United States military personnel evacuated the U.S. embassy in the Libyan capital of Tripoli after heavy fighting forced the State Department to order its staff out of the country.
“Due to the ongoing violence resulting from clashes between Libyan militias in the immediate vicinity of the U.S. Embassy in Tripoli, we have temporarily relocated all of our personnel out of Libya,” State Department spokesman Marie Harf said in a statement Saturday.
Pentagon spokesman Rear Adm. John Kirby said the evacuation took five hours to complete, “without incident.” CNN reported that the plans were put in place several days ago, but the evacuation wasn’t ordered until Saturday.
“All embassy personnel were relocated, including the Marine security guards who were providing security at the embassy and during the movement. The embassy staff was driven in vehicles to Tunisia. During movement, F-16’s, ISR assets and an Airborne Response Force with MV-22 Ospreys provided security,” Kirby said.
The embassy remains open, but the State Department also urged U.S. citizens in Libya to “depart immediately.”
“Securing our facilities and ensuring the safety of our personnel are top department priorities, and we did not make this decision lightly. Security has to come first. Regrettably, we had to take this step because the location of our embassy is in very close proximity to intense fighting and ongoing violence between armed Libyan factions,” Harf said.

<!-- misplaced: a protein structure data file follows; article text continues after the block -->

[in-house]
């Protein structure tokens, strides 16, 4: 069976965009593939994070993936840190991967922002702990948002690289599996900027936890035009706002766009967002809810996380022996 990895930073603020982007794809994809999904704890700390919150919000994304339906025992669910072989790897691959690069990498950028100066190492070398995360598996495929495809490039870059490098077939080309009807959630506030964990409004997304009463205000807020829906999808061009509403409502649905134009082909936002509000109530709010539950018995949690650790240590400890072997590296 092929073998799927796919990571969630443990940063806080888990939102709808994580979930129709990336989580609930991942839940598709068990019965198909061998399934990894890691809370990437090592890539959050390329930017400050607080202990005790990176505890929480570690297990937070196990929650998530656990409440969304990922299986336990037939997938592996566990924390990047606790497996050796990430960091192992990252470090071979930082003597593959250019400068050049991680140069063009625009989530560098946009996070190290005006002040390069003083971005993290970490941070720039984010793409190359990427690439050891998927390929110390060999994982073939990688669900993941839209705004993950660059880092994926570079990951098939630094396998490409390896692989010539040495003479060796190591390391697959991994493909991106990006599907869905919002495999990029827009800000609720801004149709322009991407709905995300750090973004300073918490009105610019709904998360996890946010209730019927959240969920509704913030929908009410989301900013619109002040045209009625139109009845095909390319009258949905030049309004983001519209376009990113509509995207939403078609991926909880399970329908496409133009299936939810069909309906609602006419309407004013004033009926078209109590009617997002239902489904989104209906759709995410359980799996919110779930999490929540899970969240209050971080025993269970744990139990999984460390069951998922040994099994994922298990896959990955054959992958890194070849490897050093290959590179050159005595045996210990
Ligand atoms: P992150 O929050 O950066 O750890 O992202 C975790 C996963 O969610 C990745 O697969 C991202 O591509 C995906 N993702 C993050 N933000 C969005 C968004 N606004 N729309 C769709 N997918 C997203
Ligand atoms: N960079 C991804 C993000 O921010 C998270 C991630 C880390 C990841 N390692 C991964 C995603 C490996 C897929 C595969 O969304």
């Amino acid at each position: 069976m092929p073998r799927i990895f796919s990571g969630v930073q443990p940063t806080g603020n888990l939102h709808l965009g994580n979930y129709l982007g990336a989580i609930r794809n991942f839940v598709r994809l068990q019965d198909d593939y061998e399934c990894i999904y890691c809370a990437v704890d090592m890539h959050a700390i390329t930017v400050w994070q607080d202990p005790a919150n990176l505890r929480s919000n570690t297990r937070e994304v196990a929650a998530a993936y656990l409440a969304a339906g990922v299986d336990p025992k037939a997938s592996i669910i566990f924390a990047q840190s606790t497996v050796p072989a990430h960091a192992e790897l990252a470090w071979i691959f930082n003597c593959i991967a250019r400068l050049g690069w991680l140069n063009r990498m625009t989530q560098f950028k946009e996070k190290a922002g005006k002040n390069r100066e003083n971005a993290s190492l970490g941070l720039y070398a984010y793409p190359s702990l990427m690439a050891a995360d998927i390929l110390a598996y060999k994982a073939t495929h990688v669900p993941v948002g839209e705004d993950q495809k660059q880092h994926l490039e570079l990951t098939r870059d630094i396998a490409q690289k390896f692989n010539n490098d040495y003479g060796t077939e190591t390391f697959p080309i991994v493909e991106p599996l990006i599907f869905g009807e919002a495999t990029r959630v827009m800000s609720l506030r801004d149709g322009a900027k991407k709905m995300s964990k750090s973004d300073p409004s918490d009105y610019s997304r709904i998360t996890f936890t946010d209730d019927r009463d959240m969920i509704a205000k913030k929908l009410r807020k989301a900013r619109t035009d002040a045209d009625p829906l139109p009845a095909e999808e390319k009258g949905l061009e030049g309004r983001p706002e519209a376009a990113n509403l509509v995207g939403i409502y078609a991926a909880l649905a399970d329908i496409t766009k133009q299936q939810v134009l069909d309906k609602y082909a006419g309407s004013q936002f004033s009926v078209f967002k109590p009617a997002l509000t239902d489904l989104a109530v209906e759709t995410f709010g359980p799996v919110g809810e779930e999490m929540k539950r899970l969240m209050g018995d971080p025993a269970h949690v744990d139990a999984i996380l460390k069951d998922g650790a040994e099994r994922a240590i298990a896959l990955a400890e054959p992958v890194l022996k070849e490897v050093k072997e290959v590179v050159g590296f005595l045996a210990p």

The evacuation comes nearly three years after Libyan leader Moammar Gadhafi’s regime was overthrown. The country has been embroiled in a civil war as warring militias fight for control of the government. Two years ago, an attack on the U.S. consulate in Benghazi resulted in the death of U.S. Ambassador Chris Stevens and two other Americans.
In a statement, House Armed Services Committee Chairman Rep. Buck McKeon, R-Calif., said he is praying for the safety of all Americans in Libya. “I wish them a safe return, and for the safety of American troops watching over them.”